Originally posted on simongros:
How does this difference between Badiou and Lacan affect Badiou’s delimitation of antiphilosophy? The basic motif of antiphilosophy is the assertion of a pure presence (the Real Life of society for Marx, Existence for Kierkegaard, Will for Schopenhauer and Nietzsche, etc.) irreducible to and excessive with regard to the network of philosophical concepts or representations. The surprise is that Badiou, who coined this critical term, retains a strange solidarity with anti-philosophers on account of his unproblematic reliance on the couple “presence and representation.” The great theme of post-Hegelian antiphilosophy is the excess of the pre-conceptual productivity of Presence over its representation: representation is reduced to the “mirror of representation,” which reflects in a distorted way its productive ground:
Post-Hegelian philosophy (or, if one prefers, antiphilosophy) started off with this fundamental claim: symbolic representations which were traditionally considered as access to the truth and to the real of Being do in fact alienate us from Being and deform it (or our perception of it). And classical philosophy (or “metaphysics”) was suddenly recognised as the queen of this representative misrepresentation.Indeed, if one were to name one central issue that distinguishes the rise of modern thought, it is perhaps none other than precisely the issue of representation (and the question of One and/or Multiple is part of this issue), its profound interrogation, and the whole consequent turn against (the logic of) representation. This is perhaps most perceptible in (modern) art which frontally attacked the notion of art as representation … In politics, this also was a central issue: who represents the people and how they can be properly represented? Why are some represented and some not? And what if the very idea of representation is the source of society’s evils and its alienation? The realm of politics is especially interesting in this respect since the introduction of a “representative” system coincided with the very questioning of its pertinence. Something similar took place in respect to the generic procedure of love: a simultaneous demand that love be properly represented by the institution of marriage (the new imperative that one should marry out of love), and a massive “observation” that this is in fact impossible, i.e. that marriage can never truly represent the real of love.55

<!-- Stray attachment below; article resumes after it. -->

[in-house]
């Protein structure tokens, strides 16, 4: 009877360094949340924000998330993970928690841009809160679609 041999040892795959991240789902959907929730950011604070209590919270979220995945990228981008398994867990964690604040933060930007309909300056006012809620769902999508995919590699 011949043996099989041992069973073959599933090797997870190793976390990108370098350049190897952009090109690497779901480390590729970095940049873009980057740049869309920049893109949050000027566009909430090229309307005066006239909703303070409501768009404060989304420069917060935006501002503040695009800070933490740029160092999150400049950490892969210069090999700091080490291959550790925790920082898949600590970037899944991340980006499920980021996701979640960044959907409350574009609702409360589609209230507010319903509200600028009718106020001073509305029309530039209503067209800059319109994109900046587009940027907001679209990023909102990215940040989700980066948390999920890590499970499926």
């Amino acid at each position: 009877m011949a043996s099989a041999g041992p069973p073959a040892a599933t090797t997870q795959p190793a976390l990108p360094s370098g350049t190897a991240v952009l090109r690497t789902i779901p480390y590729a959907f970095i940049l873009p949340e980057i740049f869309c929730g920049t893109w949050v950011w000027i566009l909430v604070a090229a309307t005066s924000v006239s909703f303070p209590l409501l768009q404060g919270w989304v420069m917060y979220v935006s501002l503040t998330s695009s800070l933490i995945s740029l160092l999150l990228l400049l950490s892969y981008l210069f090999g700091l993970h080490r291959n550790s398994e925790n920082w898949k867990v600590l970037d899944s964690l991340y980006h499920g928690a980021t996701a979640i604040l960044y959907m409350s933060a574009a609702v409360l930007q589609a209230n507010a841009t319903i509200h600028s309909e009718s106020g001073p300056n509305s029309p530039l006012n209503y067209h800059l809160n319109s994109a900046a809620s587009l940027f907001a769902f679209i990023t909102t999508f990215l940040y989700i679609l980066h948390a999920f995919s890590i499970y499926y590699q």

In so-called “post-structuralism,” the relation between the two terms is inverted: presence itself is denounced as the illusory result of a dispersed productive process defined as anti-presence, as a process of self-differing, and so on; however, the encompassing framework remains that of production versus representation, of a productive process occluded by/in the false transparency of its representation. With regard to Badiou, the problem is how to relate the couple of presence and representation to the triad of Being/World/Event―more precisely, insofar as Being names the presence of inconsistent multiplicity and World its representation, its organization into a consistent situation regulated by its immanent transcendentals―how to conceive the Event with regard to the couple of presence and representation.
Where, then, does the flaw in Badiou’s account reside? Badiou reacted to the “obscure disaster” of the fall of the socialist regimes―and, more generally, to the exhaustion of the revolutionary event of the twentieth century―by taking a step from history to ontology: it is important to note how it was only after this “obscure disaster” that Badiou started to play with the double meaning of the term “state” (état)―the “state of things” and State as the apparatus of social power. The danger of this move is that, by establishing a direct link, a short-circuit, as it were, between a particular historical form of social organization and a basic ontological feature of the universe, it (implicitly, at least) ontologizes or eternalizes the state as a form of political organization: (the political) state becomes something we should resist, subtract ourselves from, act at a distance from, but simultaneously something which can never be abolished (save in utopian dreams). Is not this step from history to ontology, from the State qua political apparatus to the state qua state of things, this short-circuit wherein State = state, an elementary ideological operation? This overblown notion of the State, which effectively tends to overlap with the state (of things) in the broadest sense, is effectively Badiou’s symptom; along these lines, at a conference on communism in London in March 2009, Judith Balso claimed that opinions themselves are part of the State. The notion of the State has to be over-expanded in this way precisely because the autonomy of “civil society” with regard to the State is ignored, so the “State” has to cover the entire economic sphere, as well as the sphere of “private” opinions.